Accessing Spelt Gene Pool to Develop Well-Adapted Zinc- and Iron-Rich Bread Wheat

Posted by Carelia Juarez on , in Journal Articles

Published in Crop Science, 2014

Srinivasa, J.Arun, B.Mishra, V.K.Chand, R.Sharma, D.Bhardwaj, S.C.Joshi, A.K.

Breeding for higher Zn and Fe content in the wheat grain can be justified in the context of malnutrition. This breeding study set out to gauge the potential of crosses between spelt (Triticum aestivum ssp. spelta) and bread wheat (Triticum aestivum L. em. Thell) for enhancing the Zn and Fe content of wheat cultivars adapted to the northeastern plains zone (NEPZ) of India. BC1F8 populations were developed from two spelt × bread wheat combinations: H+ 35 × HUW 468 and H+ 15 × HUW 234. Their performance was evaluated at three locations in NEPZ. Around four genes were found to control inheritance of grain Zn concentration. Grain Zn and Fe concentration varied among the lines, as did other yield-related traits. Significant positive correlations were recorded between the grain content of Zn, Fe, and protein, but also negative correlations between them and the important agronomic characteristics plant height, grain yield, and thousand grain weight (TGW). Some of the derived lines showed increased mineral concentration without any decrease in grain size. The best ten selections in each population were all significantly superior to their respective bread wheat parent with respect to grain Zn and Fe content as well as some of the agronomic traits, which included resistance to spot blotch, stem rust, and leaf rust.

 

On-farm economic and environmental impact of zero-tillage wheat: a case of North-West India

Posted by Carelia Juarez on , in Journal Articles

Published in Experimental Agriculture, 2014

Aryal, J.P.;Sapkota, T.B.Jat, M.L.Bishnoi, D.K.

Conducting farmers participatory field trials at 40 sites for 3 consecutive years in four rice-wheat system dominated districts of Haryana state of India, this paper tested the hypothesis that zero tillage (ZT) based crop production emits less greenhouse gases and yet provide adequate economic benefits to farmers compared to the conventional tillage (CT). In each farmer’s field, ZT and CT based wheat production were compared side by side for three consecutive years from 2009–10 to 2011–12. In assessing the mitigation potential of ZT, we examined the differences in input use and crop management, especially those contributing to GHGs emissions, between ZT wheat and CT wheat. We employed Cool Farm Tool (CFT) to estimate emission of GHGs from various wheat production activities. In order to assess economic benefits, we examined the difference in input costs, net returns and cost-benefit analysis of wheat production under CT and ZT. Results show that farmers can save approximately USD 79 ha−1 in terms of total production costs and increase net revenue of about USD 97.5 ha−1 under ZT compared to CT. Similarly, benefit-cost ratio under ZT is 1.43 against 1.31 under CT. Our estimate shows that shifting from CT to ZT based wheat production reduces GHG emission by 1.5 Mg CO2-eq ha−1 season−1. Overall, ZT has both climate change mitigation and economic benefits, implying the win-win outcome of better agricultural practices.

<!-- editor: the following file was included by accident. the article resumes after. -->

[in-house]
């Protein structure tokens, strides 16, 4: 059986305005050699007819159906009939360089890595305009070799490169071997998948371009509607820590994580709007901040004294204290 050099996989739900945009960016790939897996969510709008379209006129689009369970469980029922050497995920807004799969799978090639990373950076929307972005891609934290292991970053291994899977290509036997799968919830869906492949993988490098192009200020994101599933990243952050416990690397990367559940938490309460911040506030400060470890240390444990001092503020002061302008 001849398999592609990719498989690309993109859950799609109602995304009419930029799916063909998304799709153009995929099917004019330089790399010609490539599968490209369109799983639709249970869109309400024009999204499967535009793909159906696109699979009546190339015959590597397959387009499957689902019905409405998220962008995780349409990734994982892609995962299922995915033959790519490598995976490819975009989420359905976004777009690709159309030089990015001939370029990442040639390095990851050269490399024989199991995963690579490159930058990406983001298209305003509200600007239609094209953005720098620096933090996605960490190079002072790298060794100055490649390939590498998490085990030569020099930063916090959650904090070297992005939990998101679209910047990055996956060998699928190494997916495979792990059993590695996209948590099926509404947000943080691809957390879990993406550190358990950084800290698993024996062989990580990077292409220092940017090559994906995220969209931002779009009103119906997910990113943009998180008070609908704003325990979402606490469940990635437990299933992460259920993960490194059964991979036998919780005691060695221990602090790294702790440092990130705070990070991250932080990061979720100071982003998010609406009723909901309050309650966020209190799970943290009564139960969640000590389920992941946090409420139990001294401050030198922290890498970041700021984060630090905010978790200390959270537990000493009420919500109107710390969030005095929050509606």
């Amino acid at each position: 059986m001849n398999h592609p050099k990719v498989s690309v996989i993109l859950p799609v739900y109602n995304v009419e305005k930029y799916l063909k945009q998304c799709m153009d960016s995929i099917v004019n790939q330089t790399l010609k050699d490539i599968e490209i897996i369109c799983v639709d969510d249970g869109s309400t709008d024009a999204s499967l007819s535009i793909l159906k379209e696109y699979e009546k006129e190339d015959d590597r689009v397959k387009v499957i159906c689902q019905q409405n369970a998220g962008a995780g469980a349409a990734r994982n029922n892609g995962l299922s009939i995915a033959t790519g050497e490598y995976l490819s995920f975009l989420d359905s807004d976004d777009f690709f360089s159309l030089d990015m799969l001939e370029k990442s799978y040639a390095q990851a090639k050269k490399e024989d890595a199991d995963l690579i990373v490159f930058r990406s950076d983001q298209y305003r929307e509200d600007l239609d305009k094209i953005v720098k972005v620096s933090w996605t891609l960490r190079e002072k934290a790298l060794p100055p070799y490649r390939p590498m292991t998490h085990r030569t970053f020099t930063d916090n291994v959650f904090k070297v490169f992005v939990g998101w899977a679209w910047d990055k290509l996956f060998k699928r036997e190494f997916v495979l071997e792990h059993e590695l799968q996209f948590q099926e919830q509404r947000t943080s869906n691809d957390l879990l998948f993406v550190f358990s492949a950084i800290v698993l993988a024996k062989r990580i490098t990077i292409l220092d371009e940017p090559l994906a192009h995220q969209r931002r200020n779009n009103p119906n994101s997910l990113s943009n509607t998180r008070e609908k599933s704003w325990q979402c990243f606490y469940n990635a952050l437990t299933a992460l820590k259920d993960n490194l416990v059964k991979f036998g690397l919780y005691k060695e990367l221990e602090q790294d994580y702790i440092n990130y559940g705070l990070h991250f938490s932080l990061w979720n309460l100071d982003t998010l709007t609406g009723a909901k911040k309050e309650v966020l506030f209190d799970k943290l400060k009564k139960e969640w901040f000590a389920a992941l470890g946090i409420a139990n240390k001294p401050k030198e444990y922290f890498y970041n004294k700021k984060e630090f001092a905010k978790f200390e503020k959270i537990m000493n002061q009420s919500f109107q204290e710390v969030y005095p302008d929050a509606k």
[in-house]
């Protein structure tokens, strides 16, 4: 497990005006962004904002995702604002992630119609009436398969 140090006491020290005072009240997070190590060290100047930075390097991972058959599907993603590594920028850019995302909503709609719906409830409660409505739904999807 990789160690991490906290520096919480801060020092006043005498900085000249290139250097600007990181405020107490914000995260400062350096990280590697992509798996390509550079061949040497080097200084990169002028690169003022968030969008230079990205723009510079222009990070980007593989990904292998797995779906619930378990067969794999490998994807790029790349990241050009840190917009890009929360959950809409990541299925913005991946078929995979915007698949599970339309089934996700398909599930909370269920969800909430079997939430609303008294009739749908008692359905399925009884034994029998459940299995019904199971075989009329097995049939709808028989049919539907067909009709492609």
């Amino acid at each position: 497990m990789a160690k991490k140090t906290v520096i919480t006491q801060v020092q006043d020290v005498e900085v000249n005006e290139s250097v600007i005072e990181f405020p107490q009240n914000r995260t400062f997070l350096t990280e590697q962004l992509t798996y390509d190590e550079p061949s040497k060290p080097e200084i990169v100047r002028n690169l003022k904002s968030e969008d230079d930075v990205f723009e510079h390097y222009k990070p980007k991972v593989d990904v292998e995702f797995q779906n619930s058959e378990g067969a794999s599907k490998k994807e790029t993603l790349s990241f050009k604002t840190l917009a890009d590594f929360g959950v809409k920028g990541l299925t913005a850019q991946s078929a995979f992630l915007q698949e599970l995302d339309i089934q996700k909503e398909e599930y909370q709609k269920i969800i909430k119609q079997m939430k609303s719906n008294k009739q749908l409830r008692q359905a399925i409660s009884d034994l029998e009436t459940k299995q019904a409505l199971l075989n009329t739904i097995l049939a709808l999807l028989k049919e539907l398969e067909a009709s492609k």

Genome-wide association for grain morphology in synthetic hexaploid wheats using digital imaging analysis

Posted by Carelia Juarez on , in Journal Articles

Published in BMC Plant Biology 14 (128) : 21, 2014

Awais Rasheed, A.Xianchun XiaOgbonnaya, F.Mahmood, T.Zongwen ZhangMujeeb-Kazi, A.He Zhonghu

Background: Grain size and shape greatly influence grain weight which ultimately enhances grain yield in wheat. Digital imaging (DI) based phenomic characterization can capture the three dimensional variation in grain size and shape than has hitherto been possible. In this study, we report the results from using digital imaging of grain size and shape to understand the relationship among different components of this trait, their contribution to enhance grain weight, and to identify genomic regions (QTLs) controlling grain morphology using genome wide association mapping with high density diversity array technology (DArT) and allele-specific markers.

Results: Significant positive correlations were observed between grain weight and grain size measurements such as grain length (r = 0.43), width, thickness (r = 0.64) and factor from density (FFD) (r = 0.69). A total of 231 synthetic hexaploid wheats (SHWs) were grouped into five different sub-clusters by Bayesian structure analysis using unlinked DArT markers. Linkage disequilibrium (LD) decay was observed among DArT loci > 10 cM distance and approximately 28% marker pairs were in significant LD. In total, 197 loci over 60 chromosomal regions and 79 loci over 31 chromosomal regions were associated with grain morphology by genome wide analysis using general linear model (GLM) and mixed linear model (MLM) approaches, respectively. They were mainly distributed on homoeologous group 2, 3, 6 and 7 chromosomes. Twenty eight marker-trait associations (MTAs) on the D genome chromosomes 2D, 3D and 6D may carry novel alleles with potential to enhance grain weight due to the use of untapped wild accessions of Aegilops tauschii. Statistical simulations showed that favorable alleles for thousand kernel weight (TKW), grain length, width and thickness have additive genetic effects. Allelic variations for known genes controlling grain size and weight, viz. TaCwi-2ATaSus-2BTaCKX6-3D and TaGw2-6A, were also associated with TKW, grain width and thickness. In silico functional analysis predicted a range of biological functions for 32 DArT loci and receptor like kinase, known to affect plant development, appeared to be common protein family encoded by several loci responsible for grain size and shape.